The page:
Sports fans are some of the most dedicated people in the world. Their allegiance to tho their favorite teams is unparalleled. Sports fans adorn themselves with the jerseys of their favorite players. They save up their funds to purchase season tickets to games. The best time of year to see a display of fanaticism is the time leading to the Superbowl. Throughout the weeks leading up to the game, I have seen Giants fans and Patriots fans sling mud at one another over Facebook, in arguments at sporting events, and even at home. On Sunday, however, across the country Giants and Patriot fans will sit in the same living room, or at the same restaurant to view the game together. They will not be sitting together because they are supporting the same team. They will be sitting together because even though they are on different teams, they share a common love for the game.
It is no secret that many institutions in our nation do not operate at their best level of potential because of division. In fact, many of the problems in our world exist because the people who have the capability to fix such problems, are busy taking sides instead of working to fix the issues. In no other institution is this issue more prevalent than in the Christian church.
Throughout history, Christians have been guilty of inflicting hurt and violence all in the name of "God". From the Crusades in the eleventh and twelfth centuries to religious conquest and Imperialism, Christians have in many instances done more damage than bettering the world for the cause of Christ. Though there are no men riding on horses with swords in their hands today, members of the church have been guilty of hurting the environments around them by saying hurtful words, or simply not engaging with and being kind to people who dot believe the same convictions, religious values, or ideals as they. This occurs because many people believe that in order to love and work with someone else, they have to agree with him or her and be just alike. This is not true, and it is also not what Christ wanted his followers to do. The key to unity is not to agree on everything, but to agree on one basic principle, or find one area of common ground and let love cover the rest.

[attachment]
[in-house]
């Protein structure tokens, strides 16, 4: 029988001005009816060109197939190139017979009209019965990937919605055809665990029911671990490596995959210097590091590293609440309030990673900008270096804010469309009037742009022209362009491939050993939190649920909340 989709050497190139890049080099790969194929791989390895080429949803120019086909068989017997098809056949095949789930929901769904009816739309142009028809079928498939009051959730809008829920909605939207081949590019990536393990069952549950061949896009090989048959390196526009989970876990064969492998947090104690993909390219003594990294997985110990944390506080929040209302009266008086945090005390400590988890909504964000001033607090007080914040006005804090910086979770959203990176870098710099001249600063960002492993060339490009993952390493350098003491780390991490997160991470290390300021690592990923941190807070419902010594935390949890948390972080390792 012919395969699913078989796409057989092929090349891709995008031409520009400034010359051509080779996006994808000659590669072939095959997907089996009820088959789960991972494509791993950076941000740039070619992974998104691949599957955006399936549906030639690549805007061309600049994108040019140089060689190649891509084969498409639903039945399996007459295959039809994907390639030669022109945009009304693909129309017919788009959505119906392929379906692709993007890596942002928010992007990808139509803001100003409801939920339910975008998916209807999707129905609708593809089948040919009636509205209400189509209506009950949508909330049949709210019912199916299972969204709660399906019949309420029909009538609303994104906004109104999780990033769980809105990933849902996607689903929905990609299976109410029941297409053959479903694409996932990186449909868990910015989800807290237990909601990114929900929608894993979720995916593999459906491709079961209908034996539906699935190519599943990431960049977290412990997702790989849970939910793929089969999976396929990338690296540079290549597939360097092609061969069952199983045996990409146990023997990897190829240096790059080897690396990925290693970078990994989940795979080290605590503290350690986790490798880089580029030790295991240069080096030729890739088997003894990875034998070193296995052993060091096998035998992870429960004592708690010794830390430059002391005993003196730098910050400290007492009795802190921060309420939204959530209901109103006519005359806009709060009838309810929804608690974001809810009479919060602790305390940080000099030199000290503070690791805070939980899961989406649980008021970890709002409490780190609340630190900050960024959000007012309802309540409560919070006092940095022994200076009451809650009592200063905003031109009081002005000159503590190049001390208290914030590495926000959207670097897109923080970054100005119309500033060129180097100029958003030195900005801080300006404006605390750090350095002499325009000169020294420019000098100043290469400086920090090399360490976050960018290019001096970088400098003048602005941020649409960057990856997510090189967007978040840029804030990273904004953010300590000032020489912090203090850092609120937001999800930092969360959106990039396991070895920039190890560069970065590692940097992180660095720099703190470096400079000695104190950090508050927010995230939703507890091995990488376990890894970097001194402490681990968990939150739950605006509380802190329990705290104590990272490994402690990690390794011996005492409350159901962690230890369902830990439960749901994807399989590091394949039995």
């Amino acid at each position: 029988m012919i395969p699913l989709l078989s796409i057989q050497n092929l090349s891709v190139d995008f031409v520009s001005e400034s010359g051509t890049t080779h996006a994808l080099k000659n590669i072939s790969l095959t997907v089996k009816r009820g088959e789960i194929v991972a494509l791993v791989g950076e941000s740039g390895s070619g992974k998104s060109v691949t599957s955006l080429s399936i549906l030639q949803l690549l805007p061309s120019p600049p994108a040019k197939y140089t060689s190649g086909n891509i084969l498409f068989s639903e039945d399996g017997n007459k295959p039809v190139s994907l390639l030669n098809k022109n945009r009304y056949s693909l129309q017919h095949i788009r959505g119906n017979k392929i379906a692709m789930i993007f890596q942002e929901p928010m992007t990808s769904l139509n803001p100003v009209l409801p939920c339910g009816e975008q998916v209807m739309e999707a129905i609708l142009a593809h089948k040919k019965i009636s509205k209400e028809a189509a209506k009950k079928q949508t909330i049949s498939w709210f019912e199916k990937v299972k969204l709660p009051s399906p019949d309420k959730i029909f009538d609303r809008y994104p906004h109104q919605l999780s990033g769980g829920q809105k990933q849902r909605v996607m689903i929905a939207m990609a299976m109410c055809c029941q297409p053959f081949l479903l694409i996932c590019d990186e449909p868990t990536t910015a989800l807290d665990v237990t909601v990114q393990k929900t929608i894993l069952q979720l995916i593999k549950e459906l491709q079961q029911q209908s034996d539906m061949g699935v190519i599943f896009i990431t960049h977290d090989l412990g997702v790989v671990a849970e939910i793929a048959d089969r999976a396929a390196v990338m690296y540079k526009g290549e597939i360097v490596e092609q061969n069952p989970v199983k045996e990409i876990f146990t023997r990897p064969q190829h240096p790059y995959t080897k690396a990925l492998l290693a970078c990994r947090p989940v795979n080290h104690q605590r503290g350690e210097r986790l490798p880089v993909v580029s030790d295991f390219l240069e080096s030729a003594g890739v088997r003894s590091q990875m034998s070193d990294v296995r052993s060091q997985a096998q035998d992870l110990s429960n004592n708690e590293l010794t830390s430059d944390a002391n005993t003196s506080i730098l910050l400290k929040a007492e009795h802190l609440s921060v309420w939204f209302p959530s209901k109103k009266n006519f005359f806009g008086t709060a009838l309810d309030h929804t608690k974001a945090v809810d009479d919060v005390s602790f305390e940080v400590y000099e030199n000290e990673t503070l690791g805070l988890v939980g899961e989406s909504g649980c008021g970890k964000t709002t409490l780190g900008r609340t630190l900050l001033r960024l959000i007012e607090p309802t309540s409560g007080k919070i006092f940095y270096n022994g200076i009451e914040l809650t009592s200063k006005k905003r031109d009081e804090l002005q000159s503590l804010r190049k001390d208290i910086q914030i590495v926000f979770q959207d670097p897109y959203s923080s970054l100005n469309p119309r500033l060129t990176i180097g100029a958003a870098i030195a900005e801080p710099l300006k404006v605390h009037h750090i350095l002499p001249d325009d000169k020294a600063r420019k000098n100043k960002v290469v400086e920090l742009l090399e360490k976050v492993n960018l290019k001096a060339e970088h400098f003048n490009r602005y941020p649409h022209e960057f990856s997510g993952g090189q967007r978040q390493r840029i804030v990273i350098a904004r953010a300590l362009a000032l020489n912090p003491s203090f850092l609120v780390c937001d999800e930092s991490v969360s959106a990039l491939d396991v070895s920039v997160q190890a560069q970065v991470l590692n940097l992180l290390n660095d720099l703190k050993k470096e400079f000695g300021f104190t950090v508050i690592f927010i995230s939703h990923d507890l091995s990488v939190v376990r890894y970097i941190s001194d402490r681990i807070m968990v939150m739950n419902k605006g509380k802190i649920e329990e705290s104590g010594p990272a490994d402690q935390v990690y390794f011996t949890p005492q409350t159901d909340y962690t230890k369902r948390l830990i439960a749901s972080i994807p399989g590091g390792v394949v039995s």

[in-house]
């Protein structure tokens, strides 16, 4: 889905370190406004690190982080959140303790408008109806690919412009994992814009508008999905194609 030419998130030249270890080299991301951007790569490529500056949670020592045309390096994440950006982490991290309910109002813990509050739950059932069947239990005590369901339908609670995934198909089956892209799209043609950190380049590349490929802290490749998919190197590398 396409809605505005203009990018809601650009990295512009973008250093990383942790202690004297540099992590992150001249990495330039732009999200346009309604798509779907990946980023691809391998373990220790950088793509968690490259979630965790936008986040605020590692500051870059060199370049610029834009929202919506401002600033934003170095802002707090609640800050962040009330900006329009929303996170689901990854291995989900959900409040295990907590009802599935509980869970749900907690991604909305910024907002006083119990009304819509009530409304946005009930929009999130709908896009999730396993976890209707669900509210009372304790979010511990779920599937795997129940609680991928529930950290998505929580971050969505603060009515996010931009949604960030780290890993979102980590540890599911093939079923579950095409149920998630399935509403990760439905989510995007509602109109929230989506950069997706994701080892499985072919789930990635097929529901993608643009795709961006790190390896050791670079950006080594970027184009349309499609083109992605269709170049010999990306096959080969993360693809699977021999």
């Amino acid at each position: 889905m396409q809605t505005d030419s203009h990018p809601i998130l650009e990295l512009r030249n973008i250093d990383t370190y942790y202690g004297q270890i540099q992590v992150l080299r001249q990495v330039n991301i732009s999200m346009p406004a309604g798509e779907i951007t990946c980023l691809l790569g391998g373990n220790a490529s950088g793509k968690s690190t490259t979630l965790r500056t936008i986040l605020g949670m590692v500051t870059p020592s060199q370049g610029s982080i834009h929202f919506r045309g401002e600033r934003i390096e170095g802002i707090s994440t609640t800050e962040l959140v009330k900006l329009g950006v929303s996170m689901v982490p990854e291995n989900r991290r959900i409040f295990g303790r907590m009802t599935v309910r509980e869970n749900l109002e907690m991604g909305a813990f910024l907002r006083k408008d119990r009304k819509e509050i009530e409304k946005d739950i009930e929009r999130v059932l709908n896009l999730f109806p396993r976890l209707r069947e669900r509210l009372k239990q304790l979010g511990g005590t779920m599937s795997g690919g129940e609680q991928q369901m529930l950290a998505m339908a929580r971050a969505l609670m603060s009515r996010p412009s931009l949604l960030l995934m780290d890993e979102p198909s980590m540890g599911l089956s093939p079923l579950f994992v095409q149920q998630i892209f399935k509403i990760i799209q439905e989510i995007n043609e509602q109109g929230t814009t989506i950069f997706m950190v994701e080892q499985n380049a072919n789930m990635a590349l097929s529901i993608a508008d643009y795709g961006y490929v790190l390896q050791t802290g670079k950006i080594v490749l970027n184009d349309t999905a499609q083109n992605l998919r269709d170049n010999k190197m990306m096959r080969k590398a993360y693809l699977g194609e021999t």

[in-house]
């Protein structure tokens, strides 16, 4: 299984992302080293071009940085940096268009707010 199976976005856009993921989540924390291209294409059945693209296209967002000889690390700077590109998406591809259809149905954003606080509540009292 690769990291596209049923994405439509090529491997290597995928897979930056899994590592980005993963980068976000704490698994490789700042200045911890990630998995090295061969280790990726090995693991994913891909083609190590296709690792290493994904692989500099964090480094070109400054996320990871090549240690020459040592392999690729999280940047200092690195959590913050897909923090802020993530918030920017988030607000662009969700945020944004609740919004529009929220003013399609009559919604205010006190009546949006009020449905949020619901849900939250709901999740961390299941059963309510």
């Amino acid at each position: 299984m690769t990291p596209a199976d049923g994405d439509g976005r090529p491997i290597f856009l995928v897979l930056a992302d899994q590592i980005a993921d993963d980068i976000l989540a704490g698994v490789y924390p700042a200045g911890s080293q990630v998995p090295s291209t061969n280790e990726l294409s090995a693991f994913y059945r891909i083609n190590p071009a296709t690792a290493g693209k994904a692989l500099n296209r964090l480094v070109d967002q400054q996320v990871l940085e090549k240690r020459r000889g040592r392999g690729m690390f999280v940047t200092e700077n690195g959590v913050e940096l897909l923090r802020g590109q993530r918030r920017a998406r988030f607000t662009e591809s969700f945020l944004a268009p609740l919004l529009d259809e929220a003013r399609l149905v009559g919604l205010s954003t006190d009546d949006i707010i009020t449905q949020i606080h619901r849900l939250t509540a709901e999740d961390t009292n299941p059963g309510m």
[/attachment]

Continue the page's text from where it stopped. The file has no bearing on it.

This idea of love as a means to unity is an idea that Christ presented often in his teachings, and demonstrated in his living. In Luke 15, when Jesus sat down to eat, sinners and unbelievers joined his table. He did not get up abruptly or indignantly, appalled to be in the presence of those who were the exact opposite of him, but he sat there and engaged with them. In biblical times, sharing a meal was more than just casual exchange; it symbolized a type of spiritual fellowship. In other words, for those few moments, Jesus formed a spiritual relationship with people who did not believe in him. The same chapter in Luke goes on to record how the religious leaders of the time began to scoff at Jesus about his kind dealings with sinners. Jesus shared with them that it made more sense for him to engage with those who did not believe, than to only fellowship with believers, so that unbelievers could see an image of God, and come to know him through love. Jesus understood that the proper way to convey the true love of God, was to show it. The love that he possessed enabled him to interact with people who did not believe, people who did not know about religion, and even people who hated him.
The reason many Christians result in hurtful behavior or practices is that they feel like every one who is not a Christian is their enemy. This also is not a concept that Jesus presented. In John 3:16, Jesus presented the concept that God loved the entire world so much that he sent his son. This is the age when the people of God must show love to everyone, whether we are all the same or not. God has placed gifts, talents, and unique abilities in all of us, not just those in the church. I believe whole-heartedly that Jesus Christ is the way, and that his word is the truth, but that should never stop me from embracing someone with love who may not believe as I do; it never stopped Christ. We must see people as God sees them: as children of God. Christ never put agreement as a stipulation for love. In fact, love can become a foundation for agreement. The more we love, the easier it will be to find common ground, and more people will come to know Christ. We may not agree on how the country should be run, or which interpretation of scripture is correct, or even which team will win the Superbowl this year, but with a common love for humanity, we can all fellowship and coexist together.